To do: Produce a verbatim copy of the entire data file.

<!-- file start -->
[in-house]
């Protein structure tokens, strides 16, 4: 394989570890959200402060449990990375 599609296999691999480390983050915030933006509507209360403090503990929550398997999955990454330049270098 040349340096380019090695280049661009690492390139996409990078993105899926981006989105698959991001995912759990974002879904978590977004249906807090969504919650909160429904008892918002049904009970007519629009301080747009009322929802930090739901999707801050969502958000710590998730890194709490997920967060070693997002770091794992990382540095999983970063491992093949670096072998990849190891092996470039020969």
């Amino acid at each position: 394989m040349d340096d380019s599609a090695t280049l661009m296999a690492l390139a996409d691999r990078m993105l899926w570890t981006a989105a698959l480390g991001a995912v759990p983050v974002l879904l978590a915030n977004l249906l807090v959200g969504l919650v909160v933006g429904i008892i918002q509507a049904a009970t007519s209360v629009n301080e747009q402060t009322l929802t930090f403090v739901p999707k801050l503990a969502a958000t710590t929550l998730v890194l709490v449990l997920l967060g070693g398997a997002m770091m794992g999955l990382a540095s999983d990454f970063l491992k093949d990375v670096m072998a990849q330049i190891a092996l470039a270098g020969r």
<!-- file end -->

[in-house]
């Protein structure tokens, strides 16, 4: 394989570890959200402060449990990375 599609296999691999480390983050915030933006509507209360403090503990929550398997999955990454330049270098 040349340096380019090695280049661009690492390139996409990078993105899926981006989105698959991001995912759990974002879904978590977004249906807090969504919650909160429904008892918002049904009970007519629009301080747009009322929802930090739901999707801050969502958000710590998730890194709490997920967060070693997002770091794992990382540095999983970063491992093949670096072998990849190891092996470039020969």
């Amino acid at each position: 394989m040349d340096d380019s599609a090695t280049l661009m296999a690492l390139a996409d691999r990078m993105l899926w570890t981006a989105a698959l480390g991001a995912v759990p983050v974002l879904l978590a915030n977004l249906l807090v959200g969504l919650v909160v933006g429904i008892i918002q509507a049904a009970t007519s209360v629009n301080e747009q402060t009322l929802t930090f403090v739901p999707k801050l503990a969502a958000t710590t929550l998730v890194l709490v449990l997920l967060g070693g398997a997002m770091m794992g999955l990382a540095s999983d990454f970063l491992k093949d990375v670096m072998a990849q330049i190891a092996l470039a270098g020969r």